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The Rossum Corporation contracts people to be Dolls/Actives in one of their Dollhouses for five years. At the end of the contract,

they are paid a large sum of money and certain memories are erased from their original personality profiles. For the Doll/Active, no time has passed in their mind over the years.

We are explicitly shown that

Madeline/Mellie/November sets up in an apartment nearby. Anthony/Victor is sent to a hotel for the night before returning to his life.

Some of the Dolls/Actives must have had someone notice they were missing in the five years they were gone.

Caroline/Echo even runs into an old teacher in the episode "Echoes".

Is it ever explained what, if any, sort of cover story Rossum provides either during or after the employment to explain the person's absence?

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I think the dolls were chosen because they fit the profile of people that others would not come looking for them. – Mark Rogers Dec 4 '12 at 14:09
Not necessarily. Caroline was essentially blackmailed into it. She was still in school and had a circle of friends. And just because no one would actively go looking for them, it doesn't mean they don't need some sort of story to explain their absence. – phantom42 Dec 4 '12 at 14:15
valid points, but I think they preferred vulnerable targets. Yes they shanghaied people into it, but it seems implied that they preferred dolls who wouldn't give them trouble if there wasn't any money in it. The place to look would be the English lady's speech she gives Echo at one point after she was caught in the act of sabotage. The thing is, I don't remember them specifically giving the dolls a 5 year cover story. – Mark Rogers Dec 4 '12 at 14:18
@MarkRogers, even if nobody missed them while they were gone, how do they reconcile "no time has passed in my mind" with "hey, it's suddenly 5 years later!"? – Martha Dec 4 '12 at 14:58
@Martha, the Doll/Active is made aware of the time discrepancy both before and after their service. They're left a little confused at just how instantaneous it feels (this is shown a few times), but they're not left to discover this fact on their own or anything. – phantom42 Dec 4 '12 at 15:07

As the 'large sum' would have to be large enough for them to set up a new life and still have plenty left over to keep them in their new life I think that the point is largely moot. Lottery winners who leave their old jobs and move into new houses don't need an explanation so it is likely that the ex-dolls are in a similar situation, they don't have to work so no one is going to ask them many questions. In that situation a simple cover story would suffice: 'I won the lottery and quit my job'.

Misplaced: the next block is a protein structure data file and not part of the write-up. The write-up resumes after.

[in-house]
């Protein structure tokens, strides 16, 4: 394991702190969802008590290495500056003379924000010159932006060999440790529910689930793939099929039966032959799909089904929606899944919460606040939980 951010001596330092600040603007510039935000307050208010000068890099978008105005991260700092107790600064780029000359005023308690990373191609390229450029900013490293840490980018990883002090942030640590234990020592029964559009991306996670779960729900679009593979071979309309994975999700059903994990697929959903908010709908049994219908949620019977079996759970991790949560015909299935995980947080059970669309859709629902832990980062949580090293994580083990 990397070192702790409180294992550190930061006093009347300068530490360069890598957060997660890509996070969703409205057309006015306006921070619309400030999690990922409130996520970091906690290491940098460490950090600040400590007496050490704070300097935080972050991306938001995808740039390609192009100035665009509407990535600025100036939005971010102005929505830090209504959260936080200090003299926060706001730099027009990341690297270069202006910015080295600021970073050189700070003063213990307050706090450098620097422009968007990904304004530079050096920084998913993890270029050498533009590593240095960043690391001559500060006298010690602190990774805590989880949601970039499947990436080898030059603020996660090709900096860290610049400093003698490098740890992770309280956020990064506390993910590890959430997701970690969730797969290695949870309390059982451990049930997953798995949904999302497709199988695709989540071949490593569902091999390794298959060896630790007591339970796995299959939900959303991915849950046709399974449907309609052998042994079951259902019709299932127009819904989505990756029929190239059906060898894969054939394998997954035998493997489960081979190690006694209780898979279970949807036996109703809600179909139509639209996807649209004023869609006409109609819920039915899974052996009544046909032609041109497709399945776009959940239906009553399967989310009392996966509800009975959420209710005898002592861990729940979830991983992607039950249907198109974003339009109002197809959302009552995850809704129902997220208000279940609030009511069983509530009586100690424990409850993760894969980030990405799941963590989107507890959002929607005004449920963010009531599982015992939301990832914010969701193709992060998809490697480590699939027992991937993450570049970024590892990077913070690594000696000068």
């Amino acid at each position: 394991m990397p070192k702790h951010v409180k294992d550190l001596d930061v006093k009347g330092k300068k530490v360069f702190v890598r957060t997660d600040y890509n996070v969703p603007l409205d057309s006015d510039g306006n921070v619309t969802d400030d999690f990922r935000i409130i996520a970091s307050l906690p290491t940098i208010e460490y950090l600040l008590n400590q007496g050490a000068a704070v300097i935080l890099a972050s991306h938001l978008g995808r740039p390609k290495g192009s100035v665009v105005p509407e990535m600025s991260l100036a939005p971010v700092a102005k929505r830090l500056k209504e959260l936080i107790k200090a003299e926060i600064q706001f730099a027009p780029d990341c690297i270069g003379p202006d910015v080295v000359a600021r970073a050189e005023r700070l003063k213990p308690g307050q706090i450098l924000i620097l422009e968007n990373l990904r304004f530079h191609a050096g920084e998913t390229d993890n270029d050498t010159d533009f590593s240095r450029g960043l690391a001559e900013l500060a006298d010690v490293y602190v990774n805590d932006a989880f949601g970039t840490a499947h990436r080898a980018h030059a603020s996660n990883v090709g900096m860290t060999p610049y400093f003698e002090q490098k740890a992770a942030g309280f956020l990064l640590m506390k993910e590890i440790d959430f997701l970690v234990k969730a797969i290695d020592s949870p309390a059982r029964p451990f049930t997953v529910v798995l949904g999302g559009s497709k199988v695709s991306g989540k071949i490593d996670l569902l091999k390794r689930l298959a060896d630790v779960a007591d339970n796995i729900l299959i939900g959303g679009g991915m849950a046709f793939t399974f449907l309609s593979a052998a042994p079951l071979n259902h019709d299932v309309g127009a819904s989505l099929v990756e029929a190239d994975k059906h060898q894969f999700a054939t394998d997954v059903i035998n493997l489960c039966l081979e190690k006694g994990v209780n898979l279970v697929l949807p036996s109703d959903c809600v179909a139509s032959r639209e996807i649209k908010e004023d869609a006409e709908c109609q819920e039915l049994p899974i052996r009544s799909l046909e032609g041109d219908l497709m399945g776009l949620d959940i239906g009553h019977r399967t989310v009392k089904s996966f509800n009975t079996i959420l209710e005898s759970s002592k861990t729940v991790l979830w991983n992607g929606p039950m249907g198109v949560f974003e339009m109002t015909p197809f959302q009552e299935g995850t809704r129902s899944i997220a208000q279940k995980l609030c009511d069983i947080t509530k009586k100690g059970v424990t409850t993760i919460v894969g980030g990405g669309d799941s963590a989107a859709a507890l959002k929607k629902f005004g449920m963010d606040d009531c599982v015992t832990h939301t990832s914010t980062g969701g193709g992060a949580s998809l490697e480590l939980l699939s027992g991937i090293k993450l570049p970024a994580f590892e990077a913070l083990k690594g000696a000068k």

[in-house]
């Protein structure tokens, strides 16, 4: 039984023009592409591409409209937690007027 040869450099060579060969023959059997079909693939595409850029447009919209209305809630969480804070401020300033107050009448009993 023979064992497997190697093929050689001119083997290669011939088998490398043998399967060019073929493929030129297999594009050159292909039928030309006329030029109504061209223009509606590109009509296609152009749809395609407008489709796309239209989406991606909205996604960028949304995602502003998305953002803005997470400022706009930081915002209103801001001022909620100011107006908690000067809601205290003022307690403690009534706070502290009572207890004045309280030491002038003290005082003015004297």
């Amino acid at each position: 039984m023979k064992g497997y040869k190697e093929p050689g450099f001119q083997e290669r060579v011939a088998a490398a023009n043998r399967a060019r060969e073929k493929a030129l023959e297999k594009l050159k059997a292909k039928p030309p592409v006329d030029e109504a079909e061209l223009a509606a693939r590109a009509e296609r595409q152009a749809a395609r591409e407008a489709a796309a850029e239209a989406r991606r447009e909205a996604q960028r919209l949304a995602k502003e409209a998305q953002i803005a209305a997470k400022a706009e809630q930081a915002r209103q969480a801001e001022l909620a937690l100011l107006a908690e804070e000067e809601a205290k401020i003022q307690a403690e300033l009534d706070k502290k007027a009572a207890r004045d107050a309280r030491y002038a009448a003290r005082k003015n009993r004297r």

How much would anyone value five (risky) years of their life when they are at their physical peak? Surely thats a sum no less than a million? Probably several million.

To address the other way of reading the question, as in how do they explain the absence while it is going on, then again there is little need for anything other than a simple explanation like 'I moved abroad for a while' or 'I moved to [insert city name here]'. People in real life move away without informing even their close friends so this is not unusual behaviour.

As the cover story can be relatively simple there is no need to belabour the point in the show and thus it is not covered in 'canon' as it would not make for sufficiently interesting TV.

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This answer doesn't directly answer the question. The Asker's not asking how ex-dolls explain their servitude afterwards, but how does Rossum cover for dolls while they are dolls? What cover story do they tell people who ask what happened to their loved one? I believe the answer is they never really discussed a cover story for the dolls on screen. – Mark Rogers Dec 4 '12 at 21:16
Then the OP should edit out the use of the word 'former' from the title of the question as currently it can be interpreted either way. – user8416 Dec 5 '12 at 8:19
yeah your right, after re-reading the title I can see why you would feel that way. – Mark Rogers Dec 5 '12 at 13:48
up vote 2 down vote accepted

It doesn't appear that Rossum goes to any particular lengths to cover the active's disappearance during the contract, but they at least sometimes set up a cover story to be used after the contract ends.

In the case of November, no mention of a cover story was made, but Victor was provided a cover story with appropriate paperwork.

From Stop-Loss (S02E09)

BOYD: We've set up a trust fund in your name. Reserved a suite at the Hyperion until you find something more permanent. Found several employment opportunities should you choose to work. If people ask, you spent the last five years at a VA hospital as part of an experimental program that treats veterans for post-traumatic stress. We've created a paper trail to verify your story.

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